MORGANTOWN – Patience is a virtue.
Just ask West Virginia’s Ford Childress.
Relegated to third team duties following the preseason, the 6-foot, 5-inch gunslinger from Houston (Texas), made his first start for the Mountaineers against NCAA D-I newcomer Georgia State.
But, while the final numbers – 25-of-41 for 359 yards and three touchdowns – were acceptable, the doubts still linger as to WVU’s quarterback carousal remain despite WVU’s 41-7 win over Georgia State Saturday afternoon at Milan Puskar Stadium.
“Pretty good for the first game he has ever played in college football,” head coach Dana Holgorsen said. “I look for different things than you (the media) do in completion percentage and yards.
“I thought his body language was good and that he handled everything well. He was communicating with the running backs, receivers, in the huddle and with coach (Shannon) Dawson. I thought he did a good job of just being in the game. That is what we are looking for. If you have a guy like that, then he can bring a lot of other guys along.”
Replacing junior Paul Millard, who led the old gold and blue to a 24-17 come-from-behind victory over William & Mary in WVU’s opener, but struggled in a 16-7 loss at Oklahoma, Childress led the team to a 42-yard field goal by Josh Lambert on his first drive under center and to a 21-yard touchdown reception by Dakiel Shorts the second time the Mountaineers had the football.
His next two opportunities to establish himself as the ‘heir apparent’ to New York Jets starter Geno Smith ended with an interception and a missed 53-yard field goal by Lambert.
“The best thing I think he did was rebound from the pick,” said the offensive coordinator Dawson. “He didn’t let it get at him. He went back out and continued to play hard.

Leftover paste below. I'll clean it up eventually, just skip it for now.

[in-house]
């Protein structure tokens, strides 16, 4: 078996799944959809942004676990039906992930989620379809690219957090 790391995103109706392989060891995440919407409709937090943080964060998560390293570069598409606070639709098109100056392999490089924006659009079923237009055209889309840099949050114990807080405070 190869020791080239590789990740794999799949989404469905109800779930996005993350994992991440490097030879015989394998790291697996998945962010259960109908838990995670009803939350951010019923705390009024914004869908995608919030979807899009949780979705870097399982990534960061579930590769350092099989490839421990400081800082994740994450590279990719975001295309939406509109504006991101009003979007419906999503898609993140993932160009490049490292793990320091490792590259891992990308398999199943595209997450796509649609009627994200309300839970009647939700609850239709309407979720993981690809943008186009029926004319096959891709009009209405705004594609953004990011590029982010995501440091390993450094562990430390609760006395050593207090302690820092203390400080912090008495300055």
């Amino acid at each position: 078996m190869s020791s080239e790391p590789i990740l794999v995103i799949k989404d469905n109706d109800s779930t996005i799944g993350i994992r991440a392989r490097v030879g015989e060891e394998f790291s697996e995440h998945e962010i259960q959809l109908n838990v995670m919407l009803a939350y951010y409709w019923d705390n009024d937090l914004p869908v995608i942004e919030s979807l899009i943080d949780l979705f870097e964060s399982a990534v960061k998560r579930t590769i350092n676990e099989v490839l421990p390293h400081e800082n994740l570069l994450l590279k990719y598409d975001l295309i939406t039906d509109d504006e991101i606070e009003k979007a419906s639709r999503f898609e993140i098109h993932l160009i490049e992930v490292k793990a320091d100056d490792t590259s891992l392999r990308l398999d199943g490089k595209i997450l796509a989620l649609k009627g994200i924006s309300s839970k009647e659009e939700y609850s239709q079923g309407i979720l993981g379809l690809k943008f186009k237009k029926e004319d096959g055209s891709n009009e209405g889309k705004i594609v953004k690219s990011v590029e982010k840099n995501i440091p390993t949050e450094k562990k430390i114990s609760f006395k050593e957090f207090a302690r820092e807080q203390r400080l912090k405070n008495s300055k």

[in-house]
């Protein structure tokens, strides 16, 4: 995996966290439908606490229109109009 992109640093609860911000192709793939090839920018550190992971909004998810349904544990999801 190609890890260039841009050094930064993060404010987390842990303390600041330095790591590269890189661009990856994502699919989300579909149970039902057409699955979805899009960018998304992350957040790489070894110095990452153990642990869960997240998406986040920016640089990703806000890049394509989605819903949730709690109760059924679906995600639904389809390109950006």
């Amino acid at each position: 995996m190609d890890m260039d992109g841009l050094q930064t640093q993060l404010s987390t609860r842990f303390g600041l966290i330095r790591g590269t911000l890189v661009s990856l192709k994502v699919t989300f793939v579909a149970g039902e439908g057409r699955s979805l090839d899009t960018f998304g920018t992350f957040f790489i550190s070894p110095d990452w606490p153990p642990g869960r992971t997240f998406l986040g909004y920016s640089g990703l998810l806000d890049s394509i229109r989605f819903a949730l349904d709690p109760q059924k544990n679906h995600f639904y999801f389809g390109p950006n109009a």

“That’s what we want our quarterbacks to do. They have to understand that they are going to make mistakes. What they need to do is not let the mistakes dictate what they do the next time they go out on the field.”
The redshirt freshman ended his first half of action on a positive note, however, when he hit senior Ivan McCartney with a 45-yard bomb to give the hosts a 17-0 cushion at intermission.
Then, after a third-quarter lull, he led the offense to three fourth quarter scores – one coming on a nifty 23-yard reception by Shorts in the corner of the end zone.
“For the most part, I felt comfortable,” Childress said. “There were a couple of times when I could have done some things differently. But, for the most part, I felt comfortable with what the coaches were asking me to do.”
Making matters more comfortable for the first time starter was a receiving corps that saw nine different players haul in passes, led by Shorts, who finished with five receptions for 88 yards and two scores.
“It’s easy to do my job when you have receivers like we do,” continued the quarterback. “They were making plays and when they weren’t the running backs were. All of that makes my job easier.”
Childress, who threw for 3,171 yards and 41 touchdowns with only seven interceptions in 10 games during his final season at The Kinkaid School, was expected to take over for Smith, the owner of nearly every passing statistics in school history, following WVU’s 7-6 campaign in 2012.
But, it didn’t quite work out that way following a subpar spring performance and the addition of Florida State quarterback Clint Trickett.
With most of the emphasis being placed in redshirt freshman Childress making his first start at quarterback for the Mountaineers, lost in the moment was the first starts of four other players – wide receivers Mario Alford, Ronald Carswell and Kevin White and cornerback Daryl Worley.
With injuries beginning to mount, the play of those newcomers will be magnified as the Mountaineers take on border state rival Maryland at 3:30 p.m. Saturday at the home of the NFL’s Baltimore Ravens.
“Sure, we’d love to have more veterans playing,” said defensive coordinator Keith Patterson. “But, with the injuries to some of our starters mounting, it’s nice to see some of our younger players get on the field and make plays.
“We are just going to have to have them make more as the season continues.”